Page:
Many thanks to Ian Powers for sending in this detailed article about the sewage outfalls near Meols:
If you walk along the sea wall from Meols slipway to Moreton, you might notice that there is a kink half way along the route. As well as defending us from the sea, the sea wall was also used as a defence from potential invaders during WWII. Positioned on the kink was a large concrete pill box which has now vanished.
This area was also the scene of a major civil works project, and those works were the subject of very heated discussion. A lot of seaside towns were seeing population growth, and they wanted to dispose of the increased sewage in the sea. There was much discussion both locally and in Parliament throughout the 1960s. During one YMCA Pantomime, our resident dame Bill Stanley composed a parody on Eartha Kit’s “Old Fashioned Millionaire” where he sang “I’d build a huge Atomic Sewage Scheme” during civic night when Hoylake Councillors attended the show.
I believe Hoylake originally had a number of sewage outfalls, including the Dovepoint Road outfall and one at this location called Crawford’s sewer.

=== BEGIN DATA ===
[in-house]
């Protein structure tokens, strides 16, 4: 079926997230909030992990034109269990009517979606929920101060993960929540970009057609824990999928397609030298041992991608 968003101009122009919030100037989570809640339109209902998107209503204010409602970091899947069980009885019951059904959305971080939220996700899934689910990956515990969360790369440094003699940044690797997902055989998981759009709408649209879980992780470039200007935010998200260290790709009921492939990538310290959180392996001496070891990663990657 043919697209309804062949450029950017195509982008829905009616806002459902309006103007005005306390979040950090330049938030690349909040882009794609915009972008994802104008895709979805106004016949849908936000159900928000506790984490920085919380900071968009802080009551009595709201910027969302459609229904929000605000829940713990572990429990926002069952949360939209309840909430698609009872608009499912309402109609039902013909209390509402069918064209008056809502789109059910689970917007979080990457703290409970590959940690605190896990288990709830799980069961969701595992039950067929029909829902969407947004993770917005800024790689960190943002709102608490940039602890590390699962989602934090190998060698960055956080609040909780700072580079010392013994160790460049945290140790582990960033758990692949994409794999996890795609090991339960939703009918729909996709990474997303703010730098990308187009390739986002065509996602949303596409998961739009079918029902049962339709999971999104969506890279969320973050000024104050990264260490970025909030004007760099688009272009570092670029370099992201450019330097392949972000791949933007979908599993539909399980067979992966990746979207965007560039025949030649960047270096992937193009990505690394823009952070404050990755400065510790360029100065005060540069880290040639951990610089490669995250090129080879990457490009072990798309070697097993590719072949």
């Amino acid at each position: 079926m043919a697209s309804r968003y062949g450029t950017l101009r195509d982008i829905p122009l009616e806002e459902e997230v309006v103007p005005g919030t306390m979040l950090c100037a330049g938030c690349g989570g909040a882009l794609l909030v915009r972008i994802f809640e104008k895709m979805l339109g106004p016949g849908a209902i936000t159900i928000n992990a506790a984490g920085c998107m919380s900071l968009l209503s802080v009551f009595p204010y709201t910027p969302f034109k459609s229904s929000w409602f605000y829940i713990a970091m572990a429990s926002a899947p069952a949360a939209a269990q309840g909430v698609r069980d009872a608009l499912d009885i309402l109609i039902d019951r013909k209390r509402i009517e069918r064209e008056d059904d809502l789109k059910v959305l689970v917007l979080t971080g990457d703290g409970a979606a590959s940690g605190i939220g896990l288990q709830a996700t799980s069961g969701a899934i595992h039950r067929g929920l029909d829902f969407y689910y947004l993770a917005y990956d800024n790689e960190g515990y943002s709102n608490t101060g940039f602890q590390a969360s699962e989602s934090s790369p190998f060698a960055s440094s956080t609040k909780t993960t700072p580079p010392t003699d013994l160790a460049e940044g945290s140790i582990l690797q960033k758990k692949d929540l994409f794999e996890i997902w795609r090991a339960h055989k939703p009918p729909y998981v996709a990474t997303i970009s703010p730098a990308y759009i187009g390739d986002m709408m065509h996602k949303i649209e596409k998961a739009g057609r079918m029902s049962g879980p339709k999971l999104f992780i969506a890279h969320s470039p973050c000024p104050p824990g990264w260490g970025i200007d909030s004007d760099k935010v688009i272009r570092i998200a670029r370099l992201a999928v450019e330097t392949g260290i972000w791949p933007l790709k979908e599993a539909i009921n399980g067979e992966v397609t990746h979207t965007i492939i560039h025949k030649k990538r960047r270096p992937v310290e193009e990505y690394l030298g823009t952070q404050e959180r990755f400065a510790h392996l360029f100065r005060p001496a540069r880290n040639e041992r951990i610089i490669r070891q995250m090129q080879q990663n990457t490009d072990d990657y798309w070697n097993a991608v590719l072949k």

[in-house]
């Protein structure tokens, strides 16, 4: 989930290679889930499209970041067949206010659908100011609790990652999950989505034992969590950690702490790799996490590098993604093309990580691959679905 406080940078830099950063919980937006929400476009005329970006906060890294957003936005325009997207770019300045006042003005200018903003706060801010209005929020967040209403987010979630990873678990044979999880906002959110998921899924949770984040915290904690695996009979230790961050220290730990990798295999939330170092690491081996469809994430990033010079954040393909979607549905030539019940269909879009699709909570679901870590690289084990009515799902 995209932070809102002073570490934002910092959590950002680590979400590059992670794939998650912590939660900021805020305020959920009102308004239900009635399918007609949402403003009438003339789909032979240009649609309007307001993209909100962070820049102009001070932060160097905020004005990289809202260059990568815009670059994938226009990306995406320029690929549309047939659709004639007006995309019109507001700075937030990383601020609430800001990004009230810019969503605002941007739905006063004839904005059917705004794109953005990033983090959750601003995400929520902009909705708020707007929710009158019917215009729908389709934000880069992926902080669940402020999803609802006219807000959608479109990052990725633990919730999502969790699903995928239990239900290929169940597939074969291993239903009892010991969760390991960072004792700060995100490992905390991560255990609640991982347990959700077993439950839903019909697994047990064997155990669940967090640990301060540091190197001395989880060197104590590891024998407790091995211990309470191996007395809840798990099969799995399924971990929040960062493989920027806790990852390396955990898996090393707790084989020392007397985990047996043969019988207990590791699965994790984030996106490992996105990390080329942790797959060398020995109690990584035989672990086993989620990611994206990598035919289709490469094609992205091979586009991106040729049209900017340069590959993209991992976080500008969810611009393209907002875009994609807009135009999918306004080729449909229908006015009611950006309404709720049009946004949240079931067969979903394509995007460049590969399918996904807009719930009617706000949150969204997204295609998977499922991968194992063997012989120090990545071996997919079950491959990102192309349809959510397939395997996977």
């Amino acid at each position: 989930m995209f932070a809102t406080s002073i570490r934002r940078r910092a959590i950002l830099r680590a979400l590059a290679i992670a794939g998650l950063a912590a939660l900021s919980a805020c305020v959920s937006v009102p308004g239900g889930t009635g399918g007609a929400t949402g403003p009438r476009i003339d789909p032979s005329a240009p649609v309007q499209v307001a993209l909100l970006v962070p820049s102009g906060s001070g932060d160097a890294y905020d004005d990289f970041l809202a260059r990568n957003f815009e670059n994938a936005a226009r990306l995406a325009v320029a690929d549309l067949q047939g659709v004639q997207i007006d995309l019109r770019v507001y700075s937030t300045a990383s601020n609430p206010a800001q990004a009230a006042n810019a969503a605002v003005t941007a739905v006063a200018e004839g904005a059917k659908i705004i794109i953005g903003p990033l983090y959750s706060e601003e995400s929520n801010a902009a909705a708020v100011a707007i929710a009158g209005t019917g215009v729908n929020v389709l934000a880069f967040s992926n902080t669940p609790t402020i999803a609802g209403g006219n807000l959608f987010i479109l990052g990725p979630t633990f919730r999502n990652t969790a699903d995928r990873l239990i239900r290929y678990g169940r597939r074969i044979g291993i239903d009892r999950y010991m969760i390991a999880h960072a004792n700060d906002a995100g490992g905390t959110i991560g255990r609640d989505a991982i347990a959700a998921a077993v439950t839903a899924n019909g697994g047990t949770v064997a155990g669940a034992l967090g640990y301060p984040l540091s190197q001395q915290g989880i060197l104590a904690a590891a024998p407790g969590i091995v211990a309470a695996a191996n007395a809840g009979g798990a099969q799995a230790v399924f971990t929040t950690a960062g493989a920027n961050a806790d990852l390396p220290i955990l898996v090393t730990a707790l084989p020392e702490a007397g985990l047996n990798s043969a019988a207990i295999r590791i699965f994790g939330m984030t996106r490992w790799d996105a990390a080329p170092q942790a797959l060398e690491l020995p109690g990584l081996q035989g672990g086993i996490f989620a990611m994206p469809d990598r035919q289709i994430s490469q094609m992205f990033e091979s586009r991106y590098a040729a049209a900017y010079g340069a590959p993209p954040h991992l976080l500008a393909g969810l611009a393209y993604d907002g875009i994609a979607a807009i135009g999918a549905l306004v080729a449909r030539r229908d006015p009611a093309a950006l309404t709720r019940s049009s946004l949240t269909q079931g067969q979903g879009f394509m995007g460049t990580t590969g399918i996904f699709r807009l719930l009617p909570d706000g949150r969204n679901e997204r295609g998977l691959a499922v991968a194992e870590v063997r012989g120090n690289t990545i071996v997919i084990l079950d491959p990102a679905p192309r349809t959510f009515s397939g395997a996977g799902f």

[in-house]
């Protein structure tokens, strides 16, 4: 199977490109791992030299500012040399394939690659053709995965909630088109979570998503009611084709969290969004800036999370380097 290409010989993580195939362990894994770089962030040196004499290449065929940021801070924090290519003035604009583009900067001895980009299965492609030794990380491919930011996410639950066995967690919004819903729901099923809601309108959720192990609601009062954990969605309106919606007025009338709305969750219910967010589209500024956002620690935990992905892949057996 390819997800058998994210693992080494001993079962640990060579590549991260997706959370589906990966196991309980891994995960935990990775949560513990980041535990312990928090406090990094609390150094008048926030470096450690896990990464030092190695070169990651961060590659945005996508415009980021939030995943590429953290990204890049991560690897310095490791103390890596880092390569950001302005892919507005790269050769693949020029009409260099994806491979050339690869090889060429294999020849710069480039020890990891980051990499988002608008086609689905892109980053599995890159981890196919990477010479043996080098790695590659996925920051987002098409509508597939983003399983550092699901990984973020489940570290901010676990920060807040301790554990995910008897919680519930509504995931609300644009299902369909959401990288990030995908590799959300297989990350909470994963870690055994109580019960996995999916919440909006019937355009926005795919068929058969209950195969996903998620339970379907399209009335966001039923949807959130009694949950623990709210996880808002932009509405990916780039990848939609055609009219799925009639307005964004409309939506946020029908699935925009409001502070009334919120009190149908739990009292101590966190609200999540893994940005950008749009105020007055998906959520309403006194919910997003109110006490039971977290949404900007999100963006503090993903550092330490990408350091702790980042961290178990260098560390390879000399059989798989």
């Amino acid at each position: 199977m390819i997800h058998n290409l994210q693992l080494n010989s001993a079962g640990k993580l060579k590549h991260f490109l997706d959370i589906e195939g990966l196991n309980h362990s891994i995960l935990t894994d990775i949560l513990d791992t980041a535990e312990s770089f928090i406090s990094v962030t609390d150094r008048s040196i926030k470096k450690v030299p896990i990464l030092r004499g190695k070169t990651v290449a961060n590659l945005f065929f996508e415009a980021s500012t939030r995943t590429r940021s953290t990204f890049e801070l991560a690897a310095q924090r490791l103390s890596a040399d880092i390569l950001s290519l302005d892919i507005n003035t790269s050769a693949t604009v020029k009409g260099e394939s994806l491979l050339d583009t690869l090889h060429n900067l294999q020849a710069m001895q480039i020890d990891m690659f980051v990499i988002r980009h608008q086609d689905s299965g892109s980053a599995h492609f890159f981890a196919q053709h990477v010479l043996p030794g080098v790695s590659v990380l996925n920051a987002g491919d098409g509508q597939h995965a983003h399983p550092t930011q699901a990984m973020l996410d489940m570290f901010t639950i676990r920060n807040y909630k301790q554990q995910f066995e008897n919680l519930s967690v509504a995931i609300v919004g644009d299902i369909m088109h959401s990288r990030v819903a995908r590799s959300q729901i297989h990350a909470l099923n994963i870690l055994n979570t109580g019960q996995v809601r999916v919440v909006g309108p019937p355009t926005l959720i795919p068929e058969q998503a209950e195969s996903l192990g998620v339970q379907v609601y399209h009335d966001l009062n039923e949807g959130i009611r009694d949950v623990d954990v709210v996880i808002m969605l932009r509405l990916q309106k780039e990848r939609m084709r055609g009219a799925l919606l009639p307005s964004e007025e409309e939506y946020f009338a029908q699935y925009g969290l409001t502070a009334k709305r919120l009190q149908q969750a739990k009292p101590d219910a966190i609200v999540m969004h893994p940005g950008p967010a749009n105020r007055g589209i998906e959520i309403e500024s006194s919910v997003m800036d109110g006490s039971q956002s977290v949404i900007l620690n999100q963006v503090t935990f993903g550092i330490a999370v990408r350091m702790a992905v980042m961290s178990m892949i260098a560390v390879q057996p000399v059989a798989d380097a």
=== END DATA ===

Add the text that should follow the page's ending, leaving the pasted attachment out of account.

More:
To dispose of the increased sewage, the North Wirral Sewage scheme was created, and in 1971 a 900mm steel pipe encased in concrete was assembled on the grass at this point. At high tide a tug pulled the pipe out to sea over Spencer’s Spit whilst welders attached length after length of pipe together. When the pipe was about a mile and a half in length, it was sunk to the sea bed and buried with jets of water. The striped post in the photographs marks the sewer, and you can see a disturbance in the water of the gulley as it goes over the concrete protection.
I am not sure what happens to the sewage today, but I think the effluent was screened before entering the pipe and there was a macerator at the far end. The sailing club knew where the far end was, and they tried not to capsize anywhere near that point!
The capacity of the pipe was about 4.5 million gallons a day, and the Atomic Sewage Scheme parody nearly became true when Capenhurst applied to dispose of low level waste down the pipe.
Hoylake cine club used to hold an annual competition for amateur movie
makers, and I remember one winning entry was a film about the whole project called “Outfall”. I wonder if a copy of this film still exists?